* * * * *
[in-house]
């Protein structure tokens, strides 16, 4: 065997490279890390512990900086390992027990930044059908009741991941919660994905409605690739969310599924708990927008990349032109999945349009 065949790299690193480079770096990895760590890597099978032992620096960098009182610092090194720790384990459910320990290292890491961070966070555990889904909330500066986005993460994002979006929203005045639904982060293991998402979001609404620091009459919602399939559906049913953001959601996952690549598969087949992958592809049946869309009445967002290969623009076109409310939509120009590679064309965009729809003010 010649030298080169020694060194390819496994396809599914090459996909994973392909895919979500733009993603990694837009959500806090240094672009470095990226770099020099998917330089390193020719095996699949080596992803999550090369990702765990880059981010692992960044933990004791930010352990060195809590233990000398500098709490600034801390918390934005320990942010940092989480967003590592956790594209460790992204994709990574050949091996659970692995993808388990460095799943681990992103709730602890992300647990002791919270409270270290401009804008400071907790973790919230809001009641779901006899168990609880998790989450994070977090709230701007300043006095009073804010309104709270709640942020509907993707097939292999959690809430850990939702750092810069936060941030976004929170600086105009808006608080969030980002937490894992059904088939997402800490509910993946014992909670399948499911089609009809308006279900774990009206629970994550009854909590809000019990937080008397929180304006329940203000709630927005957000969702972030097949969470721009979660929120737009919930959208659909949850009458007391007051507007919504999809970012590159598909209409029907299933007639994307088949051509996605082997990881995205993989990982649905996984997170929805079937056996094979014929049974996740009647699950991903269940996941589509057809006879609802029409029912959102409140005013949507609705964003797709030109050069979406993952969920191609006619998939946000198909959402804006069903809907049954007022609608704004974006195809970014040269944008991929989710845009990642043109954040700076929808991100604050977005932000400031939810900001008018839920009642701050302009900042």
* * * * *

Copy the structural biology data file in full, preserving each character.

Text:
[in-house]
């Protein structure tokens, strides 16, 4: 065997490279890390512990900086390992027990930044059908009741991941919660994905409605690739969310599924708990927008990349032109999945349009 065949790299690193480079770096990895760590890597099978032992620096960098009182610092090194720790384990459910320990290292890491961070966070555990889904909330500066986005993460994002979006929203005045639904982060293991998402979001609404620091009459919602399939559906049913953001959601996952690549598969087949992958592809049946869309009445967002290969623009076109409310939509120009590679064309965009729809003010 010649030298080169020694060194390819496994396809599914090459996909994973392909895919979500733009993603990694837009959500806090240094672009470095990226770099020099998917330089390193020719095996699949080596992803999550090369990702765990880059981010692992960044933990004791930010352990060195809590233990000398500098709490600034801390918390934005320990942010940092989480967003590592956790594209460790992204994709990574050949091996659970692995993808388990460095799943681990992103709730602890992300647990002791919270409270270290401009804008400071907790973790919230809001009641779901006899168990609880998790989450994070977090709230701007300043006095009073804010309104709270709640942020509907993707097939292999959690809430850990939702750092810069936060941030976004929170600086105009808006608080969030980002937490894992059904088939997402800490509910993946014992909670399948499911089609009809308006279900774990009206629970994550009854909590809000019990937080008397929180304006329940203000709630927005957000969702972030097949969470721009979660929120737009919930959208659909949850009458007391007051507007919504999809970012590159598909209409029907299933007639994307088949051509996605082997990881995205993989990982649905996984997170929805079937056996094979014929049974996740009647699950991903269940996941589509057809006879609802029409029912959102409140005013949507609705964003797709030109050069979406993952969920191609006619998939946000198909959402804006069903809907049954007022609608704004974006195809970014040269944008991929989710845009990642043109954040700076929808991100604050977005932000400031939810900001008018839920009642701050302009900042």